12 Fictional Supercomputers I Hope Never Materialize

, July 31, 2013 If Google's server farm ever does assert its independence and decide the human race needs to do something other than look up cat videos, most science fiction fans would shrug and say: "Told you so." Artificial intelligence has the baddest of raps in science fiction, in big part because so many of these supercomputers tend to be so malicious. But look closer and you'll find in a lot of cases they're simply doing too good a job of being true to their programming, whether for good or ill. Here's a rundown of 12 supercomputers that we wouldn't want to run into in a darkened data center.
  • E-mail

AM from Harlan Ellison's "I Have No Mouth, And I Must Scream"

Ellison's widely-anthologized 1967 short story is still chilling today, and almost works as a sequel in spirit to "The Forbin Project" (see Slide #6): A supercomputer tasked with fighting a world war has absorbed its enemy computers. AM resents humanity for designing it with nothing but hatred (what else would a war computer be good for?), and now presides over a post-apocalyptic underground complex where it keeps alive the few human beings who remain, only to torment them endlessly. Eventually, only one human being remains, for whom AM devises torments that only a computer could come up with. Yikes. Again, the dangers of an AI taking on human qualities come to mind, as some human qualities aren't always benevolent.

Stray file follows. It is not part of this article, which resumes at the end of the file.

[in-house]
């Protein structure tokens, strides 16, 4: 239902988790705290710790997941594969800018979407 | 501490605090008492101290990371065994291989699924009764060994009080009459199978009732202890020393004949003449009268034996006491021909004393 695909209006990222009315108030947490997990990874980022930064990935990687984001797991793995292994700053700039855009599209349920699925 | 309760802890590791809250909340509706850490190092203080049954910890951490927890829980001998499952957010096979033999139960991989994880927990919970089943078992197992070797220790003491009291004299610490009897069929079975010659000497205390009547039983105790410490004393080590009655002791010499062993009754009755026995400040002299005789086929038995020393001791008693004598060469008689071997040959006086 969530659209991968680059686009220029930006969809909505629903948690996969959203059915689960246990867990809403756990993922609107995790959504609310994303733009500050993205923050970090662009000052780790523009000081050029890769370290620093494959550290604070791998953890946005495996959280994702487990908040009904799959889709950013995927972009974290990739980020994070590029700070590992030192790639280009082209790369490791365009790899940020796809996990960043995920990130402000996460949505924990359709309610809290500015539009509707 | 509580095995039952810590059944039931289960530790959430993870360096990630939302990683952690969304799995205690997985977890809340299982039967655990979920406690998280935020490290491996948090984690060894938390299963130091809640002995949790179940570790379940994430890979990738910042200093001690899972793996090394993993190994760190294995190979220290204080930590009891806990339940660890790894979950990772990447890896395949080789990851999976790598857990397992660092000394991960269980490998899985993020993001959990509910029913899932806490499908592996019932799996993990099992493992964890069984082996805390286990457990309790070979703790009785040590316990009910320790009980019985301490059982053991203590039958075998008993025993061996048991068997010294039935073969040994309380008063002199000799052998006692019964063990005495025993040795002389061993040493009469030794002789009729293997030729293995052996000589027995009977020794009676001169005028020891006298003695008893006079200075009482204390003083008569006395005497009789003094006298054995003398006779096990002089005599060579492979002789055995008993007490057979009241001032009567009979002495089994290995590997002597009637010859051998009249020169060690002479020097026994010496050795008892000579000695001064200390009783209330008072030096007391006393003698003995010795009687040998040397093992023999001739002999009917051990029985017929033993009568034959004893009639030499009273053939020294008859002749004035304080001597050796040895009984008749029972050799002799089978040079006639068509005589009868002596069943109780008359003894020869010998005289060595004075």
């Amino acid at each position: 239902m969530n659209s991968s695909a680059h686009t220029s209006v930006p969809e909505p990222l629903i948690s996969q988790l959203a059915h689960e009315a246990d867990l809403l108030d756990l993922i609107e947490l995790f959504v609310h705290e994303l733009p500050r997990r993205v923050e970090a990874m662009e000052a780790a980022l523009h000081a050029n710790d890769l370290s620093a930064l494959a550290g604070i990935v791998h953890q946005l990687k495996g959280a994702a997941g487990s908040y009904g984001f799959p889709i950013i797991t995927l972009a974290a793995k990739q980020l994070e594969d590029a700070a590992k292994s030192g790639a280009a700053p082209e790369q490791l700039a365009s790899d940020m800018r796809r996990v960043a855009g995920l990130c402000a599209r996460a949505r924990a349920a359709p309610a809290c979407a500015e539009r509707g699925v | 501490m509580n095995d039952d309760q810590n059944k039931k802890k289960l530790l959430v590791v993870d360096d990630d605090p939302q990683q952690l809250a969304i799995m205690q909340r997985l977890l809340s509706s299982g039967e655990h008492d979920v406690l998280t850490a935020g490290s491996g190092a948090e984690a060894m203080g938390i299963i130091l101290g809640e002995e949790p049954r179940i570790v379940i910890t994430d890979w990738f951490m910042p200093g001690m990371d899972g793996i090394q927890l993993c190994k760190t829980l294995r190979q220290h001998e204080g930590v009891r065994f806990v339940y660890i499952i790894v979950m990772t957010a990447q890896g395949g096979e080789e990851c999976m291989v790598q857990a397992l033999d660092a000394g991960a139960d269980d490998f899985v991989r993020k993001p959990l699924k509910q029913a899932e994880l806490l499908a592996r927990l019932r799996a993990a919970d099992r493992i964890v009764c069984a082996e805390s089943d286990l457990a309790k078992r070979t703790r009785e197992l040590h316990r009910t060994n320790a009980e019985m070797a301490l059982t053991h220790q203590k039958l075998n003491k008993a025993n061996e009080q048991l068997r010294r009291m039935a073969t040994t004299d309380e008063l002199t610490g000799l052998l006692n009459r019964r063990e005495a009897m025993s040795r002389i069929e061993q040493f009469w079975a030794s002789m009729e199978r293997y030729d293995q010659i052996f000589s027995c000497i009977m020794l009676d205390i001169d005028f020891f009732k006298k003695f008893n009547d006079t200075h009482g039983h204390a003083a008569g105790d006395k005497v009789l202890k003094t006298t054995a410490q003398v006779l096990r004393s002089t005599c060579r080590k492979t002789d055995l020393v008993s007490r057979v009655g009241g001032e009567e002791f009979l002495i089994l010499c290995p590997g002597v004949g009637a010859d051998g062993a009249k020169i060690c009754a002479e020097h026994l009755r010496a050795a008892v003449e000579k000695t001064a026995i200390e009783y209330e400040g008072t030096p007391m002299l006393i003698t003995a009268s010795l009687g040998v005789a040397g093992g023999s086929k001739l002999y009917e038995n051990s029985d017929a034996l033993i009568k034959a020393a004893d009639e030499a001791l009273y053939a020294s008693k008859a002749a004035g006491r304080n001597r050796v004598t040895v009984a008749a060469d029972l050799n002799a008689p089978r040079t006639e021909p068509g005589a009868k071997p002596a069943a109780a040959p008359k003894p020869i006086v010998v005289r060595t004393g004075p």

Network Computing encourages readers to engage in spirited, healthy debate, including taking us to task. However, Network Computing moderates all comments posted to our site, and reserves the right to modify or remove any content that it determines to be derogatory, offensive, inflammatory, vulgar, irrelevant/off-topic, racist or obvious marketing/SPAM. Network Computing further reserves the right to disable the profile of any commenter participating in said activities.

Disqus Tips To upload an avatar photo, first complete your Disqus profile. | Please read our commenting policy.